The estimated polar moment of inertia can be used to constrain models of the martian interior (1, 18). The polar moment of inertia varies with core size, composition, and temperature profile. We consider models with mantle compositions ranging from an Earth-like molar ratio of Mg/(Mg+Fe), χM, of 89% to a value of 70%, representing a mantle highly enriched with iron; and two possible temperature profiles, one cooler than Earth at a given pressure and one warmer (Fig.1). The estimated precession constant rules out most of the models. Warm models with mantle compositions similar to that of Earth (for example, χM = 89%) are ruled out, as are some cold iron-rich models (χM < 70%). However, the core radius can range from 1200 to 2400 km without an additional constraint such as core composition. The core has been modeled as an Fe-FeS mixture. For each suite of models, the smallest core radius corresponds to a nearly pure iron core (except for the models with χM = 70%), whereas the largest core radius is with an FeS core. The composition of meteorites thought to have originated on Mars favors a martian mantle composition with χM near 75%. In this case, and if the core composition satisfies FeS/(Fe + FeS), χS < 50%, then the core radius must be in the range of 1450 to 1700 km for warm models. The moment constraint for cold models with χS<50 tends to favor mantle compositions with χM near 80% and core radii in the range of 1300 to 1450 km. In either case, Mars' core is a considerably smaller fraction of the total planetary mass than is Earth's.

Figure 1

Polar moment of inertia versus core radius for four different mantle compositions and two different temperature profiles. The solid circles indicate models with temperatures 200 K lower than Earth at the same pressure; the open circles indicate models with temperatures 200 K higher than Earth (1).

Variations in rotation about the spin axis are thought to be dominated by mass exchange between the polar caps and the atmosphere. During winter, part of the atmosphere condenses at the poles. If the southern cap increased symmetrically as the northern cap decreased, then there would not be any change in moment of inertia or rotation rate. However, because of Mars' orbital eccentricity, difference in elevation, and difference in albedo, the pole caps are not formed symmetrically. The unbalanced waxing and waning of the Martian polar ice caps results in seasonal changes in air pressure at the Pathfinder and Viking lander sites (19). If Mars has a liquid core, the change in rotation rate will depend on changes in the mantle polar moment of inertia C m (assumed here to include the crust). Seasonal zonal winds, which are the primary mechanism for momentum change on Earth (20), are apparently much less important for Mars. Assuming that the north and south polar ice caps have uniform thickness and similar angular extent, the predicted change in rotation rate can be inferred from the pressure history (1,21)Embedded Image Embedded Image Embedded Image Embedded ImageA secondary source of rotation variations is the deformation of Mars' figure by solar tides. The predicted response is given by (1)Embedded Image Embedded Imagewhere k 2m is the mantle tidal Love number and ωp is the longitude of periapsis measured from the intersection of the martian orbit and the ecliptic. The factork 2m MR 2/C mranges from 0.3 to 0.8 for plausible Mars models, with 0.5 taken as a nominal value.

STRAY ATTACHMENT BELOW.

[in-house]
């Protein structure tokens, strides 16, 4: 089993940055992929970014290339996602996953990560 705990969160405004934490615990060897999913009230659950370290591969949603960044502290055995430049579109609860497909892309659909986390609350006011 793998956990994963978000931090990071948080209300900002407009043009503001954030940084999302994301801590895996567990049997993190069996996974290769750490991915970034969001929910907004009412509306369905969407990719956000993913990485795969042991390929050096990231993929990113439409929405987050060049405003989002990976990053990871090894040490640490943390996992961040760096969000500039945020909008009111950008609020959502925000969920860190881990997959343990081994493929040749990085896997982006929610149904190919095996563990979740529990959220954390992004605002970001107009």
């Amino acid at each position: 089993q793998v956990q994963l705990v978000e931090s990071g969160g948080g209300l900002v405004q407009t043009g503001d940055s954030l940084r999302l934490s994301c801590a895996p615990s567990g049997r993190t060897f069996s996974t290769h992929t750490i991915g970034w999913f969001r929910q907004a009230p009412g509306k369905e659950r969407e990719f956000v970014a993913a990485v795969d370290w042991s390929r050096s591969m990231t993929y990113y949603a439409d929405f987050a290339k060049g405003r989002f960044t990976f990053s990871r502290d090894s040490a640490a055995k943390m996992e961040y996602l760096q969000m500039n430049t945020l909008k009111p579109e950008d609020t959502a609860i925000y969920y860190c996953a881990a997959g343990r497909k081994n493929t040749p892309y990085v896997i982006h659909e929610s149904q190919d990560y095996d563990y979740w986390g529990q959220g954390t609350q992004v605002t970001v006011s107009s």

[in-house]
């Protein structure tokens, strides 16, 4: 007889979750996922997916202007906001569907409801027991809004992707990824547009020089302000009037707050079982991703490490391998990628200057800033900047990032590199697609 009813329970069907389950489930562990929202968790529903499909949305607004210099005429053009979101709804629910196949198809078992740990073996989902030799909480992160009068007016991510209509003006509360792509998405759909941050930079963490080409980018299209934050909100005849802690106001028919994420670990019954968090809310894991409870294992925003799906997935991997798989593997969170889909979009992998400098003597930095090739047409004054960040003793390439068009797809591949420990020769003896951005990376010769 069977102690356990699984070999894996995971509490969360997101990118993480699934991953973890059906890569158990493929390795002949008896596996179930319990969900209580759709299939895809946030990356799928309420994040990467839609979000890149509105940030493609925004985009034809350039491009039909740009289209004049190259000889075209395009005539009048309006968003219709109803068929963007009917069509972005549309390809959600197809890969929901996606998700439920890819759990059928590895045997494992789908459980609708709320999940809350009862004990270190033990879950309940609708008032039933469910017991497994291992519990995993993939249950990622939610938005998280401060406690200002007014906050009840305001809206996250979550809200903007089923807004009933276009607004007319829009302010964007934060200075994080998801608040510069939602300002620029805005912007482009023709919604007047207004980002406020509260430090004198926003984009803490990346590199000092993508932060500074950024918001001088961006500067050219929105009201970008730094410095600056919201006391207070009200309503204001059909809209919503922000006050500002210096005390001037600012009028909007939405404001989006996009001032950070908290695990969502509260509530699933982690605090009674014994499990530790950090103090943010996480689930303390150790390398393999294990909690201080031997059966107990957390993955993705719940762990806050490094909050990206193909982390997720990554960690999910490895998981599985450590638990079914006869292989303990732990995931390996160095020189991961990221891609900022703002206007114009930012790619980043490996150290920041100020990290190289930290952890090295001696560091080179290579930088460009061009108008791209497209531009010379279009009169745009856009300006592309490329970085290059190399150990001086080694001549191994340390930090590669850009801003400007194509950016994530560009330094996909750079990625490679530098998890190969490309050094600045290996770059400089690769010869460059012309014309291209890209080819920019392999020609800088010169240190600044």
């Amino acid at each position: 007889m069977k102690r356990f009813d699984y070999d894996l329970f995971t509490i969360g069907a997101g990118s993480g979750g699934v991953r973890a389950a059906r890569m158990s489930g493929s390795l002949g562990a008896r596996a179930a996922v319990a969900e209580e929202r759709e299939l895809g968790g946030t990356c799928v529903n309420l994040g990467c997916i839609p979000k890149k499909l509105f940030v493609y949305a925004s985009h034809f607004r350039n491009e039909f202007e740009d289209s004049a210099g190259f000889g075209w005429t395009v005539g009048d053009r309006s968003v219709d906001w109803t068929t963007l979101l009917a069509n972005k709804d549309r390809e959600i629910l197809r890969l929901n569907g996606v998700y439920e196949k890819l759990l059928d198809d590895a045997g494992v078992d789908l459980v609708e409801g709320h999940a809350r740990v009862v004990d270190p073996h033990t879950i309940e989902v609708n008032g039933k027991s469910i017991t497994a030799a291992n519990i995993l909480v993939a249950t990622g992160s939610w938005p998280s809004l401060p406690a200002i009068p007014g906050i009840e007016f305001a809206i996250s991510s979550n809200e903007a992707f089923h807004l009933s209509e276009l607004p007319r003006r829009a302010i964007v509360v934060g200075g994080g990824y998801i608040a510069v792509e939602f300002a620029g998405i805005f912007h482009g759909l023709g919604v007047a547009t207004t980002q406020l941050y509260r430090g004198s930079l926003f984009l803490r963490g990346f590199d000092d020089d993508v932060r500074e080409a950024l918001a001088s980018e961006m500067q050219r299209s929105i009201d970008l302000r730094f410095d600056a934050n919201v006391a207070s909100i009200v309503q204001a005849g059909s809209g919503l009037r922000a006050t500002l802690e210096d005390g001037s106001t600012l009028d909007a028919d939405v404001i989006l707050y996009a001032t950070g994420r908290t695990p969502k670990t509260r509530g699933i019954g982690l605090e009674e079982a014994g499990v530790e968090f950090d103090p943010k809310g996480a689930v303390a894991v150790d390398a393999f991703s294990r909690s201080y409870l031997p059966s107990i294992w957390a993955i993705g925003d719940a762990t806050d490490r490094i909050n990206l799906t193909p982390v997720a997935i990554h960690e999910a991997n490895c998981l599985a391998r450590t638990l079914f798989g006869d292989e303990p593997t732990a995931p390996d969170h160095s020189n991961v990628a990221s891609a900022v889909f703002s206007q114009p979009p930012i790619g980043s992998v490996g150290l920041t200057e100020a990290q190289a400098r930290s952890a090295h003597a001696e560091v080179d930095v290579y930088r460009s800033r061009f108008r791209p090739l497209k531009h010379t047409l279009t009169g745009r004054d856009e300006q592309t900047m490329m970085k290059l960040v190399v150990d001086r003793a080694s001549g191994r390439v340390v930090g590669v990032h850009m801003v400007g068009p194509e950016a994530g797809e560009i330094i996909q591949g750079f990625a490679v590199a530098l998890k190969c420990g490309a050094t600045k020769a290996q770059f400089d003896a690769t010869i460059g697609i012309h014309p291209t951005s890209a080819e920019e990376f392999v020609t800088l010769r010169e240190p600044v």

The estimated annual term is in reasonably good agreement with the model (Fig.2). The statistically significant shift from the previous result is thought to be due to systematic effects in the ranging data that were used exclusively in the previous analysis (1), whereas our seasonal estimates are dominated by the Viking Doppler data. The estimated semiannual term does not agree as well with the model (Fig.3). This may indicate the needs for improvement in the model, improvements in the treatment of the data, or an unmodeled effect, such as interaction of the surface with winds. The estimated triannual and quarterly amplitudes are in fair agreement with the model but are not statistically significant (22).

Figure 2

Comparison of the amplitude and phase of the estimated annual variation in rotation with the model based on ice cap sublimation and accretion and solar tides. The phase is with respect to ℓ = 0°. The estimate labeled “Viking” is taken from (1).

Figure 3

Comparison of the amplitude and phase of the estimated semiannual variation in rotation with the model based on ice cap sublimation and accretion and solar tides. The phase is with respect to ℓ = 0°. The estimate labeled “Viking” is taken from (1).

  • * To whom correspondence should be addressed. E-mail: william.folkner{at}